Talc Found in Ovarian Tumors from Baby Powder, Shower-to-Shower or Talcum Powder Use

Austin Kirk

By Austin Kirk
Posted April 7, 2016


For decades, Johnson & Johnson has encouraged women to use popular talcum powder products on a daily basis to maintain “personal freshness”, applying Johnson’s Baby Powder or Shower-to-Shower to their body and placing it inside their underwear after every shower. However, this practice may cause talc contained in the powder to migrate into the fallopian tubes, uterus and ovaries, increasing the risk of cancer.

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Have You or a Loved One Been Diagnosed with Ovarian Cancer After Talc Powder Use?


The lawyers at Saiontz & Kirk, P.A. now represent a number of women and families who are pursuing potential Johnson’s Baby Powder lawsuits, Shower-to-Shower lawsuits and ovarian cancer wrongful death lawsuits, with many cases involving clear evidence of talc in ovarian tumors.

Talc is a clay mineral that is used in talcum powder products as a lubricant and skin softener. While the products are primarily associated with use to help avoid diaper rash and keep a baby’s skin smooth, Johnson & Johnson has been promoting use of Baby Powder among adult women since the 1950s.

As part of a multi-generational “marketing strategy”, mothers and daughters throughout the U.S. now commonly apply Johnson’s Baby Powder or Shower-to-Shower around their genital area on a daily basis.

Although women assume it is safe to use talcum powder, there has been mounting evidence for decades that talc may travel to the ovaries and cause cancer. However, rather than disclosing this risk, the only talcum powder warnings provided on the products indicate to avoid inhaling or applying to broken areas of skin.

One of the earliest studies that highlight a potential risk of talc traveling in the female reproductive tract was published in 1961, examining the risk of carbon particles migrating, which are similar to talc.

A decade later, in 1971, researchers from the U.K. actually found evidence of talc in ovarian tumors among some women. The study indicated that talc particles were embedded deep within 10 of 13 ovarian tumors examined.

Over the past four decades, a number of similar studies have been published, with some indicating that talcum powder exposure may increase the risk of ovarian cancer by up to 92% in women who use it for feminine hygiene purposes.

As a result of Johnson & Johnson’s failure to warn about the ovarian cancer risk, and apparent decision to place their desire for profits before the safety of women nationwide, financial compensation may be available.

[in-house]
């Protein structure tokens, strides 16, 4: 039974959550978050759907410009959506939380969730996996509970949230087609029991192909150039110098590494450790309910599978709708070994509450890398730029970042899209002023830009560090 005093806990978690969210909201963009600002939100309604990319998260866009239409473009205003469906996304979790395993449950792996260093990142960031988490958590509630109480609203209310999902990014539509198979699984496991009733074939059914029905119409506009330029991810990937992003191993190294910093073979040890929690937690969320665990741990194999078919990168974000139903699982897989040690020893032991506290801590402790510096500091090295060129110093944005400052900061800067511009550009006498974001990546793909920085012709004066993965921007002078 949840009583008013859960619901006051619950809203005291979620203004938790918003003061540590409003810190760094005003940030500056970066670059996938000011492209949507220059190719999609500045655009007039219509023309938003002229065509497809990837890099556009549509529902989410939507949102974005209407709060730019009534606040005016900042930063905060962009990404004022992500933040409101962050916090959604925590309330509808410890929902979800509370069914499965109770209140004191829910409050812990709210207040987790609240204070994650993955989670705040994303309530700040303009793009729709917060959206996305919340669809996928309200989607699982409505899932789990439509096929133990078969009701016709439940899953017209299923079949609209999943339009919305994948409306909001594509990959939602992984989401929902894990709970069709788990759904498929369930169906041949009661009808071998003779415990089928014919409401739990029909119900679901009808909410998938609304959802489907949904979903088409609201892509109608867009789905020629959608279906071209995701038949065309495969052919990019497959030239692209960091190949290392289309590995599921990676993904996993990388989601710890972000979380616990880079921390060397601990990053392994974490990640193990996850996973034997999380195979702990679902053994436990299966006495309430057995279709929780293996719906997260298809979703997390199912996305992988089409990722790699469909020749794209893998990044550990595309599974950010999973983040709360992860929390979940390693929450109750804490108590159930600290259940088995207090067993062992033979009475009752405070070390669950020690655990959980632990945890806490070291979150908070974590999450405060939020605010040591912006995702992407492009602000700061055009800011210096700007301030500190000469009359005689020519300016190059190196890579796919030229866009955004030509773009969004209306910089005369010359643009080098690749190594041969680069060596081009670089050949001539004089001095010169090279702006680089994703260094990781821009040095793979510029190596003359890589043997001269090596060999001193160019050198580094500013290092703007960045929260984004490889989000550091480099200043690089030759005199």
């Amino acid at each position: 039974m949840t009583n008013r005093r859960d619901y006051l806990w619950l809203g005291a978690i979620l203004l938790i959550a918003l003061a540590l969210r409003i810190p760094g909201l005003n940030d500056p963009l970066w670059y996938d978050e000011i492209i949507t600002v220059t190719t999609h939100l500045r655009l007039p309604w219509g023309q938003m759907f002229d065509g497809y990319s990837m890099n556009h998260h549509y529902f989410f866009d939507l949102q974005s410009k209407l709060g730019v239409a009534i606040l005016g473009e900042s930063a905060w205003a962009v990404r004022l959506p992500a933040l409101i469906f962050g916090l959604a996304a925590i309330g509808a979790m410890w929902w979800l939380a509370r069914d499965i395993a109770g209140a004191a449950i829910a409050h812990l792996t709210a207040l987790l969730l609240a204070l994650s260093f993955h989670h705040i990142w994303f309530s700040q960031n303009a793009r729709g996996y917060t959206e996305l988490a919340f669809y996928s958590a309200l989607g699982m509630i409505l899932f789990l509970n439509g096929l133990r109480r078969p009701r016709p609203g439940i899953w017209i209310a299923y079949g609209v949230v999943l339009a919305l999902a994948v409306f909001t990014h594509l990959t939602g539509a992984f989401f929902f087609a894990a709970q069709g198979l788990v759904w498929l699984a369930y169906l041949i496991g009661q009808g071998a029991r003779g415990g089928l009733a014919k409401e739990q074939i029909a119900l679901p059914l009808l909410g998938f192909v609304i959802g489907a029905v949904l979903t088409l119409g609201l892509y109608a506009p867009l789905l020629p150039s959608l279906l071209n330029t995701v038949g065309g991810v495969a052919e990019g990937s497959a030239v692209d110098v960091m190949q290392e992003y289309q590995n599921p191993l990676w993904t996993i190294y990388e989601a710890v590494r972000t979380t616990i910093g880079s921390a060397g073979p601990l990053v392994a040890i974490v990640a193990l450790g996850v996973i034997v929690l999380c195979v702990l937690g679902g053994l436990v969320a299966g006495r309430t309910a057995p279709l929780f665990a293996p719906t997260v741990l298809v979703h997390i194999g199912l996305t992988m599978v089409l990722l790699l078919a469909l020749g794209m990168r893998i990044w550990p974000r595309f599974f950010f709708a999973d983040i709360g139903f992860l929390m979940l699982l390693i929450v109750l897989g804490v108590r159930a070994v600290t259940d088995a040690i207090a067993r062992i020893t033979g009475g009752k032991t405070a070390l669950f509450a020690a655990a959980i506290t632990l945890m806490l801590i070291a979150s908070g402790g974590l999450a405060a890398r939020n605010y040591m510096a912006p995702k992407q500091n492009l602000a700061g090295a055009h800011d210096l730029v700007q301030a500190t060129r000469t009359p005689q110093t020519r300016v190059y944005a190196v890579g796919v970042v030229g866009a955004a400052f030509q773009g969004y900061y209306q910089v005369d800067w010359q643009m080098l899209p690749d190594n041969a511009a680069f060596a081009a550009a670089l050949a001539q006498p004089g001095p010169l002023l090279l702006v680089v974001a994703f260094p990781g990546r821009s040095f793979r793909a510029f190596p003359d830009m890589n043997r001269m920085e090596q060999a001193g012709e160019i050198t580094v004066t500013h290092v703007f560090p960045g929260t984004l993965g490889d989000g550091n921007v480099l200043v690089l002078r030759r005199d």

Investigation of Ovarian Cancer Talc Link

A diagnosis of ovarian cancer typically involves a biopsy, which is often done as part of surgery for the cancer.

Federal regulations under the Clinical Laboratory Improvement Amendments (CLIA) require labs to keep human specimens for up to 10 years in some cases, with state requirements potentially requiring tissue samples be kept longer. This means that in many situations, this crucial evidence for talc powder claims may be available long after an ovarian cancer diagnosis.

As part of the investigation of talc powder ovarian tumor lawsuits, examination of biopsy samples for regular users of Johnson’s Baby Powder, Shower-to-Shower or other products often find talc evidence, providing very strong support for cases now being pursued by women and families throughout the U.S.

Contact the talc powder lawyers at Saiontz & Kirk, P.A. provide free consultations and claim evaluations for women diagnosed with ovarian cancer and families who have lost mothers, wives and daughters to talc-related ovarian cancer.

All cases are pursued by our law firm under a contingency fee agreement, which means that there are never any out-of-pocket costs to hire our lawyers, and we only receive an attorney fee or reimbursement of expenses involved in the case if we are successful obtaining a financial recovery for you or your family.

To learn more and find out whether you or a loved one may have a case for ovarian cancer following talc powder use, request a free consultation by completing our on-line form or calling 1-800-522-0102.

1 Comment • Add Your Comments

  • Sandy says:

    My Mom died in 1983 from ovarian cancer. She used Johnson talcum powder all her life. She died at age 61. I her daughter, was diagnosed in 1997 with ovarian cancer. She used Johnson talcum powder on me as a baby and had me use it all through my childhood. I continued to use Johnson talcum powder till I was around 19. It was then I learned talc can cause ovarian cancer. I stopped using it. I also used Johnson Talcum Powder on my patients from 1993 till the hospital stopped using it in 1996. They replaced it with cornstarch powder. Do I have a case or can I collect from my late Mom?

    Posted on February 17, 2019 at 10:47 am

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